10 JUNE 1911, Page 3

An incident like this and the splendid work done by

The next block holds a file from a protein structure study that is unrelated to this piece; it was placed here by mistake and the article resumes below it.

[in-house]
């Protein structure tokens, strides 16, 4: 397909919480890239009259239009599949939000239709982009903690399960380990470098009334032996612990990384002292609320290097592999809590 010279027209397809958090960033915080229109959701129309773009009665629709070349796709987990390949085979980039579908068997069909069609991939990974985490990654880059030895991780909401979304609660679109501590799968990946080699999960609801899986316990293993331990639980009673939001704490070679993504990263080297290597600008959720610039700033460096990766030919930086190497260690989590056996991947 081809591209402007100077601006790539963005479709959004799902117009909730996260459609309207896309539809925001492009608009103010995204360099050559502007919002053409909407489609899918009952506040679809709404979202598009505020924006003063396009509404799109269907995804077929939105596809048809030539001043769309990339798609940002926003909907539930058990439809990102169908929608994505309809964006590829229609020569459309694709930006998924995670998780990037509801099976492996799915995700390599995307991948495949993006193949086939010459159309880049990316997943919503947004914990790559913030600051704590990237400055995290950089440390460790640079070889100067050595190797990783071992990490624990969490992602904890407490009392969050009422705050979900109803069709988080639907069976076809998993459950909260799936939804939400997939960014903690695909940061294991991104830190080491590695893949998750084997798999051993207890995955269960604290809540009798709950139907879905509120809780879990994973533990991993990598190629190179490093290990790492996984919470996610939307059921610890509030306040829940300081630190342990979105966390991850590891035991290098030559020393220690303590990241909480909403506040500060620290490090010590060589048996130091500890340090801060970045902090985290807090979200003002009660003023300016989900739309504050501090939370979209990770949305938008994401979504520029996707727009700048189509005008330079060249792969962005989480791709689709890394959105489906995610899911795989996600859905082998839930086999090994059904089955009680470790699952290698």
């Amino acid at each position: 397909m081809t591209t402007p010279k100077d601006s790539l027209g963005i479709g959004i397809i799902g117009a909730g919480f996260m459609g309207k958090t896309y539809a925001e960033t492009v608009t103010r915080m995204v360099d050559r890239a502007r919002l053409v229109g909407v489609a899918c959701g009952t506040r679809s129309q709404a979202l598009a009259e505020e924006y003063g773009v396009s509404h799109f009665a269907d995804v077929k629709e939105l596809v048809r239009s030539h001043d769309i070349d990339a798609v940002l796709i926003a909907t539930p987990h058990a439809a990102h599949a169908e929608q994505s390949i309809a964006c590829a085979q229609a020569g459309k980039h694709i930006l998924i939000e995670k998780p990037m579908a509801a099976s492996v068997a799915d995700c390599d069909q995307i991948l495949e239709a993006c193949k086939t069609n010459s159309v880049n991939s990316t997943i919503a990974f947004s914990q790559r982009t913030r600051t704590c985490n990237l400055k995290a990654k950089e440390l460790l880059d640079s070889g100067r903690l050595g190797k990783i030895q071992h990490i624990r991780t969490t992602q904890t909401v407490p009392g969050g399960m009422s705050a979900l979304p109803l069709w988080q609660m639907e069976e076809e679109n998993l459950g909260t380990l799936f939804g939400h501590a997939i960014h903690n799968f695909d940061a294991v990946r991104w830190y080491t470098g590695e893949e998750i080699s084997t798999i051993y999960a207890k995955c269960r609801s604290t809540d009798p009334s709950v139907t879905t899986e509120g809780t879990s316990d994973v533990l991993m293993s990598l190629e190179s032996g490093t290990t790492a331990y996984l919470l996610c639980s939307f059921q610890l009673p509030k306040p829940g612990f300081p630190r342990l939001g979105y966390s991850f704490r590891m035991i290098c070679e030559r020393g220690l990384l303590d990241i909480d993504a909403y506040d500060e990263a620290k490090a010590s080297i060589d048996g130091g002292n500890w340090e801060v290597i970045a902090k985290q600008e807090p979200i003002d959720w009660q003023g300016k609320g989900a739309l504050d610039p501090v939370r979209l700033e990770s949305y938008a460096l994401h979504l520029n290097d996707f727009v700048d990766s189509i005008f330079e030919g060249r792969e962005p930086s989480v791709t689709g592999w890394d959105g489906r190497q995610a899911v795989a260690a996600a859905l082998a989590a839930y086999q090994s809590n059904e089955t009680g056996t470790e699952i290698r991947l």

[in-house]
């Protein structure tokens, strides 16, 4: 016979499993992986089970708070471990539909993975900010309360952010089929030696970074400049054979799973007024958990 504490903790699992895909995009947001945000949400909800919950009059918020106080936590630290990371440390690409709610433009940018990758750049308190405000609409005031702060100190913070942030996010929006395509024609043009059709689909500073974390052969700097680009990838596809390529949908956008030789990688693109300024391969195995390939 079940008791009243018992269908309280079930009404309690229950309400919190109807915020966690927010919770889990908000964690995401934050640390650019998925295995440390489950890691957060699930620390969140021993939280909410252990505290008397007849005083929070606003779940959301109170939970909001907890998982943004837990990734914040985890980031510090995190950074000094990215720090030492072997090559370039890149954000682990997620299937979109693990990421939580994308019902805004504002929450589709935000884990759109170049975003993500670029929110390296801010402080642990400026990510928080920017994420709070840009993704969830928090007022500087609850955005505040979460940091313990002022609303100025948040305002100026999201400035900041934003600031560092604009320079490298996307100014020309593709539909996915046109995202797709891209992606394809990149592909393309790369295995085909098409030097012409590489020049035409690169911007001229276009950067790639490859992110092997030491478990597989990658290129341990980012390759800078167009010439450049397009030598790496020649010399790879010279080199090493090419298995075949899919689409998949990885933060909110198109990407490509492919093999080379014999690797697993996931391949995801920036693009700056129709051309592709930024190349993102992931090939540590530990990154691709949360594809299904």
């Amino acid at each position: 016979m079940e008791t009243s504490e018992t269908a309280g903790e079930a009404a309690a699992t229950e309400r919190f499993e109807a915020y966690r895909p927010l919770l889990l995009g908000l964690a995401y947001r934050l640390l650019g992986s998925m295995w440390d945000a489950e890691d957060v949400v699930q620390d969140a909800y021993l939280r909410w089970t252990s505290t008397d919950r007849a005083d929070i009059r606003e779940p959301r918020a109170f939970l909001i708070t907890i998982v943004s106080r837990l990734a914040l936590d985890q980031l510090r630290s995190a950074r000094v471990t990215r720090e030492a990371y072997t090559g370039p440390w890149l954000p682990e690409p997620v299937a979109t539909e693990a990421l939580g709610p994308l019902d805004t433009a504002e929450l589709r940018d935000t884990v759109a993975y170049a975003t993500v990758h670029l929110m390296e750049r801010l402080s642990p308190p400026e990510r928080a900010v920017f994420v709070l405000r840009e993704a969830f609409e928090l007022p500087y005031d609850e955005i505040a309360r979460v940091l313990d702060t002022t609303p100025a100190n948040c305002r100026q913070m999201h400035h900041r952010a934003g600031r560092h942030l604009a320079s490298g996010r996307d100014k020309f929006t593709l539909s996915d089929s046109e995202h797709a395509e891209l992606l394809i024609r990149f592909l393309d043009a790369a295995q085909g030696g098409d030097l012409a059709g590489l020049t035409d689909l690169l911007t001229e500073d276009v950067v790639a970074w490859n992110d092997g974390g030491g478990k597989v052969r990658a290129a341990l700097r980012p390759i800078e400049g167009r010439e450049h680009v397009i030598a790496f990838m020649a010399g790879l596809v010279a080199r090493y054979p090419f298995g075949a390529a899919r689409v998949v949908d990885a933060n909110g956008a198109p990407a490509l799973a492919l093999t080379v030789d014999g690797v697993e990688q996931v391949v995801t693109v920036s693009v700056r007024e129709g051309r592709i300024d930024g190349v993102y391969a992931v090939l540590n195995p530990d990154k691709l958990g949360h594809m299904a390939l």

the Commons Preservation Society in fighting the enemies of commons suggest very strongly that the time has come for appointing a public officer whose business it shall be to keep his eye upon all open spaces and to protect public rights therein against all corners, whether public or private. It must never be forgotten that the chief enemy is not now the lord of the manor, but usually some public body which, for various reasons, good or bad, wants to get hold of a, piece of common land. Occasionally, though not often, it is necessary to yield to these demands, but we would make it an absolute rule that the total alea of public land should never be diminished. If a piece of common land is taken, an equivalent acreage must in all cases be bought as near to the piece taken as possible, and dedicated to public uses.